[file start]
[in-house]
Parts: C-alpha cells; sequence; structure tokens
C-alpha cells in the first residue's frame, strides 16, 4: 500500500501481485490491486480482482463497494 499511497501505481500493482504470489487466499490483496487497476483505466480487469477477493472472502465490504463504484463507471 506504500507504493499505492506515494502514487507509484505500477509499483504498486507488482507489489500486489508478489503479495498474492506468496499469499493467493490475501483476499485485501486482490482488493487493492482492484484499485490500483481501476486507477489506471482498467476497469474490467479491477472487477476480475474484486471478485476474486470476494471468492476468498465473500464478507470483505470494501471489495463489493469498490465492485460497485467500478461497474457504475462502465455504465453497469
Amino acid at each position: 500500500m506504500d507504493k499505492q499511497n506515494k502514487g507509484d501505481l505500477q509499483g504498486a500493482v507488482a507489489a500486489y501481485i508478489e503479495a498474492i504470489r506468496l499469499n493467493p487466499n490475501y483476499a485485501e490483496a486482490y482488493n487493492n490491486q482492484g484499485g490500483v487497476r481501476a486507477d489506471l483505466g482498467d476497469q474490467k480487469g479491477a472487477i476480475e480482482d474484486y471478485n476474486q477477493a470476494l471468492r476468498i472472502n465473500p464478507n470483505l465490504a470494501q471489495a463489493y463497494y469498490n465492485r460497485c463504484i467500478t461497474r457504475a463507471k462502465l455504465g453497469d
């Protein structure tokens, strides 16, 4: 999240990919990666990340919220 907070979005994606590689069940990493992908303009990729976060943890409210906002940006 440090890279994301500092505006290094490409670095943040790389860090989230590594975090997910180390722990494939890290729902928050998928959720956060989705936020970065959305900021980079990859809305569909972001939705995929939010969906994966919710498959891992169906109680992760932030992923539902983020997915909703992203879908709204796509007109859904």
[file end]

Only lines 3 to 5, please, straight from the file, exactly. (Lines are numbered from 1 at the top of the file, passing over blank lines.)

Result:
C-alpha cells in the first residue's frame, strides 16, 4: 500500500501481485490491486480482482463497494 499511497501505481500493482504470489487466499490483496487497476483505466480487469477477493472472502465490504463504484463507471 506504500507504493499505492506515494502514487507509484505500477509499483504498486507488482507489489500486489508478489503479495498474492506468496499469499493467493490475501483476499485485501486482490482488493487493492482492484484499485490500483481501476486507477489506471482498467476497469474490467479491477472487477476480475474484486471478485476474486470476494471468492476468498465473500464478507470483505470494501471489495463489493469498490465492485460497485467500478461497474457504475462502465455504465453497469
Amino acid at each position: 500500500m506504500d507504493k499505492q499511497n506515494k502514487g507509484d501505481l505500477q509499483g504498486a500493482v507488482a507489489a500486489y501481485i508478489e503479495a498474492i504470489r506468496l499469499n493467493p487466499n490475501y483476499a485485501e490483496a486482490y482488493n487493492n490491486q482492484g484499485g490500483v487497476r481501476a486507477d489506471l483505466g482498467d476497469q474490467k480487469g479491477a472487477i476480475e480482482d474484486y471478485n476474486q477477493a470476494l471468492r476468498i472472502n465473500p464478507n470483505l465490504a470494501q471489495a463489493y463497494y469498490n465492485r460497485c463504484i467500478t461497474r457504475a463507471k462502465l455504465g453497469d
């Protein structure tokens, strides 16, 4: 999240990919990666990340919220 907070979005994606590689069940990493992908303009990729976060943890409210906002940006 440090890279994301500092505006290094490409670095943040790389860090989230590594975090997910180390722990494939890290729902928050998928959720956060989705936020970065959305900021980079990859809305569909972001939705995929939010969906994966919710498959891992169906109680992760932030992923539902983020997915909703992203879908709204796509007109859904």